Francis Is in the House


Now that the Roman Catholic Church has crowned Cardinal Jorge Mario Bergoglio as their new leader, followers from across the globe hope he can usher in significant and much-needed changes in an institution that has become as corrupt as it is antiquitous.  Bergoglio has taken the name Francis, after St. Francis of Assisi, a medieval cleric known for his work with the poor.  He’s also considered the Catholic patron saint of animals, which probably endears him to a greater number of people.  St. Francis founded the Franciscan Order in the early 13th century; a mission dedicated to helping the impoverished.  It’s obvious economic disparities have existed throughout humanity.  So, either the world’s political structures haven’t functioned properly for thousands of years, or religious entities aren’t doing something right.  If you realize the massive wealth the Roman Catholic Church possesses – how else can you explain their ability to pay out millions in sex abuse settlements? – then it may be a mixture of both.

Many Roman Catholics are excited about Frances, especially here in the Western Hemisphere.  But, while some people see change on the horizon, I see just another geriatric virgin (or maybe not) swaddled in silk and velvet; ensconced in a cloistered society, far removed from the real world in which most Catholics (and people of other faiths) reside.

Francis is the first pope outside of Europe.  He’s also considered the first Hispanic pope, since he’s from Argentina.  But, he’s an Argentinian of Italian ancestry.  Thus, in effect, the Church has just put another Italian in the pontiff’s chair; not much different than before Pope John Paul II.  Francis is 76, only two years younger than Pope Benedict XVI was when he ascended to the papacy in 2005.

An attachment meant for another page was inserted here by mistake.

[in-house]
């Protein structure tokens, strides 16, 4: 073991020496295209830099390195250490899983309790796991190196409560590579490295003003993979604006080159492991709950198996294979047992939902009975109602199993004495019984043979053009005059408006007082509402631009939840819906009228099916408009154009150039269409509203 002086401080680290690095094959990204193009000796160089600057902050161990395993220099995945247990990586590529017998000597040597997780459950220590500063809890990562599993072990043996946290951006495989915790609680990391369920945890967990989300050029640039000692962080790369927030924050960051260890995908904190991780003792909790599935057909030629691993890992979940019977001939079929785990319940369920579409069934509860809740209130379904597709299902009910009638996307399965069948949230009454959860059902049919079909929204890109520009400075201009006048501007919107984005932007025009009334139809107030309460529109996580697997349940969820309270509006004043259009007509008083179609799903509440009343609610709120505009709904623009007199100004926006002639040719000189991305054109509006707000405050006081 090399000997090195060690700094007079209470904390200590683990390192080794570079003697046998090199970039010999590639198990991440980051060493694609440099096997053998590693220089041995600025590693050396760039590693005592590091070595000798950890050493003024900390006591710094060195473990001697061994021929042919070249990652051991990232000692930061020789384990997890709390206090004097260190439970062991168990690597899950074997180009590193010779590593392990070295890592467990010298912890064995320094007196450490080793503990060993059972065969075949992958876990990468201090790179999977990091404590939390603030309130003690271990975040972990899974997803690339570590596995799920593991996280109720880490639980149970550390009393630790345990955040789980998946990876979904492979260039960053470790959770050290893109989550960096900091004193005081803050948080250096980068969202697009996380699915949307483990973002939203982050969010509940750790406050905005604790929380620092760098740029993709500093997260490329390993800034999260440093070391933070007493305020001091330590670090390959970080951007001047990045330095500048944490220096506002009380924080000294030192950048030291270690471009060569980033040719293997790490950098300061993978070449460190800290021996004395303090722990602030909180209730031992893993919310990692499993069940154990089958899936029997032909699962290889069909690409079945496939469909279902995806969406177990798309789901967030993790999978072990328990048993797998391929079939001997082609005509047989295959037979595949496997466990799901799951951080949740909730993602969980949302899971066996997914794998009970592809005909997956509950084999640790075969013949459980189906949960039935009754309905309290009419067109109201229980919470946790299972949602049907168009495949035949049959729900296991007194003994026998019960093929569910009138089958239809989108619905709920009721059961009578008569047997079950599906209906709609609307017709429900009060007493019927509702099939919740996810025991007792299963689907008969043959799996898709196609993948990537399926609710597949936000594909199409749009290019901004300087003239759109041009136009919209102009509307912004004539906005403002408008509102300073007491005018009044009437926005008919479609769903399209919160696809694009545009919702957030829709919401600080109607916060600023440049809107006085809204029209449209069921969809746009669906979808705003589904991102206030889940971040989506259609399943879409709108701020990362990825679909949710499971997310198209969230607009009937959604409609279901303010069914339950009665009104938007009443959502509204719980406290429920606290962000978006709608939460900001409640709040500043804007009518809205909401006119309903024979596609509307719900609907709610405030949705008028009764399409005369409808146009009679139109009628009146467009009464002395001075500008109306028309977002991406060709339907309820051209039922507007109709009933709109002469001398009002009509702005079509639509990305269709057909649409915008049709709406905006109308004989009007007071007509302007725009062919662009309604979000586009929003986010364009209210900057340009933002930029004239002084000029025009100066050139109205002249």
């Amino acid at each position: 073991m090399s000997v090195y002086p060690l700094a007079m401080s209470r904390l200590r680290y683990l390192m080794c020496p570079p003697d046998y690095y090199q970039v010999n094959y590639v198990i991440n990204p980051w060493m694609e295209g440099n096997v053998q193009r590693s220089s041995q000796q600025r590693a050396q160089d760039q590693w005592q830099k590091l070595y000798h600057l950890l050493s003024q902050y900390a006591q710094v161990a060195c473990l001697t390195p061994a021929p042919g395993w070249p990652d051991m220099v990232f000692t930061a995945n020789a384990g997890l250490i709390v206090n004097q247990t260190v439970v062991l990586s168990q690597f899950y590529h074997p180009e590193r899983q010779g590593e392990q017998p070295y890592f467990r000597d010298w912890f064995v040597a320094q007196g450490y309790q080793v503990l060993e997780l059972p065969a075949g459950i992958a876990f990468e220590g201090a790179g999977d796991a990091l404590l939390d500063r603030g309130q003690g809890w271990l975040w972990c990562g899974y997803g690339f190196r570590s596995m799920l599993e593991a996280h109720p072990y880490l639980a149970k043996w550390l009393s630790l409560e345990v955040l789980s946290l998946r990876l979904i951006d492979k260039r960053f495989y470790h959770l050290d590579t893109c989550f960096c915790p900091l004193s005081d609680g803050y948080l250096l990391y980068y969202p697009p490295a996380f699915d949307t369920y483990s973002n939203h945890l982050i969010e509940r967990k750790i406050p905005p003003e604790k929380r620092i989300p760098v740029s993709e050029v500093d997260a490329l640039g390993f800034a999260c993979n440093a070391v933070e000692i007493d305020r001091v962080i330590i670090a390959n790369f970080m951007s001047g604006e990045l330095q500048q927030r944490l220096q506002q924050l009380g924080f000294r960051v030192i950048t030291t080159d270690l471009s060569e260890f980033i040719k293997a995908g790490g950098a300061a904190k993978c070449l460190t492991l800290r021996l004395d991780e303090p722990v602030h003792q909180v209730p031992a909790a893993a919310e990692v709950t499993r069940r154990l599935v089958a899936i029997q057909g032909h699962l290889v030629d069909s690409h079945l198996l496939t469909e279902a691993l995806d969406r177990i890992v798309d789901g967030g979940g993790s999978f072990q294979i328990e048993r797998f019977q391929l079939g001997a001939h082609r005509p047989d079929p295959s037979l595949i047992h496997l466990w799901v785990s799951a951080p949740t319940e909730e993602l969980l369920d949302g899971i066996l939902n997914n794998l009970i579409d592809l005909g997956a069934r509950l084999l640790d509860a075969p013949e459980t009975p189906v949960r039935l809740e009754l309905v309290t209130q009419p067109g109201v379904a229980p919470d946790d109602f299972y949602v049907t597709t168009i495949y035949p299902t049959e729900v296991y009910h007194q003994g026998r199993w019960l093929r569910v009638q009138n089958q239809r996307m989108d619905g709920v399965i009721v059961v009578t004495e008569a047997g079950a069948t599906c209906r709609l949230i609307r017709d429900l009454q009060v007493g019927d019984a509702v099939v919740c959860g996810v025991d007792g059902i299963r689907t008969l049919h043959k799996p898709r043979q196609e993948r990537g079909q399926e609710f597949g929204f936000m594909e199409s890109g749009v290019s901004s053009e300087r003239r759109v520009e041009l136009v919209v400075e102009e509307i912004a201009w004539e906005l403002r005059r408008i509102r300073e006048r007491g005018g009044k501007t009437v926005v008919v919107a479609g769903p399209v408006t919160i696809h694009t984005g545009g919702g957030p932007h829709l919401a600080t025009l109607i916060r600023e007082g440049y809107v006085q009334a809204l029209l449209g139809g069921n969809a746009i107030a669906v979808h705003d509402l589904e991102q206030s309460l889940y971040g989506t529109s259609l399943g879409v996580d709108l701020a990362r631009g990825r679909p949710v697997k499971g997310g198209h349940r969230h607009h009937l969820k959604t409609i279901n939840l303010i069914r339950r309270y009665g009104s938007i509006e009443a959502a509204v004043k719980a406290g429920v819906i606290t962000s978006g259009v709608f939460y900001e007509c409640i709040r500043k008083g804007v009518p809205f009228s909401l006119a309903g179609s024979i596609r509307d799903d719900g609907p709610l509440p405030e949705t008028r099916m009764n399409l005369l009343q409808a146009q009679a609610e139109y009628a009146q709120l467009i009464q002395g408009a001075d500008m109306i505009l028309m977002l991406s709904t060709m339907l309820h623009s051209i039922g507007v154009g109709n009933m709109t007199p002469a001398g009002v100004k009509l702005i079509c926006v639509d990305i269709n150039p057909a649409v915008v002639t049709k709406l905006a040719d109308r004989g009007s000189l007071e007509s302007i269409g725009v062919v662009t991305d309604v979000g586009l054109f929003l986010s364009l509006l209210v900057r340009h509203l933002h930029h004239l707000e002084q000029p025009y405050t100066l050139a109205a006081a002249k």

Allegedly, as votes were being counted last week during the papal conclave, Bergoglio told a fellow cardinal, “Remember the poor.”  This is an interesting proclamation, noting that the Roman Catholic Church is one of the wealthiest institutions on Earth.  No one can put an exact figure on it, primarily because the Church isn’t beholden to tax burdens.  But, it’s estimated net wealth is between $400 billion and $750 billion.  This includes its vast collection of artwork and other treasures (often made of gold or silver) that sit in its tightly-guarded environs.  It costs a great deal of money to maintain the buildings that comprise Vatican City alone, as well as the heavily-armed security guards that surround the pope.

With such massive wealth comes power.  The Roman Catholic Church ruled much of Europe for centuries; often dictating who would be crowned king or queen.  But, the advent of political democracy – first here in the U.S. and then in Europe – weakened much of that authority.  In modern times, the Church has often confronted military and political dictatorships.  That’s what makes the selection of Francis a rather curious development.  He was around during Argentina’s notorious “dirty war,” when thousands of people either were killed by the country’s military dictatorship, or mysteriously disappeared.  Criticism about his activities in those years ambushed him almost as soon as he greeted the crowd in St. Peter’s Square.  I suspect it’s something that will haunt him for the rest of his life.  Yet, when Francis spoke openly about the poor, I was reminded of Oscar Romero, the late Archbishop of El Salvador, who once said, “When I feed the poor, you call me a saint.  When I ask why they are poor, you call me a communist.”  For his outspoken views, Romero was assassinated while conducting Easter mass in 1980.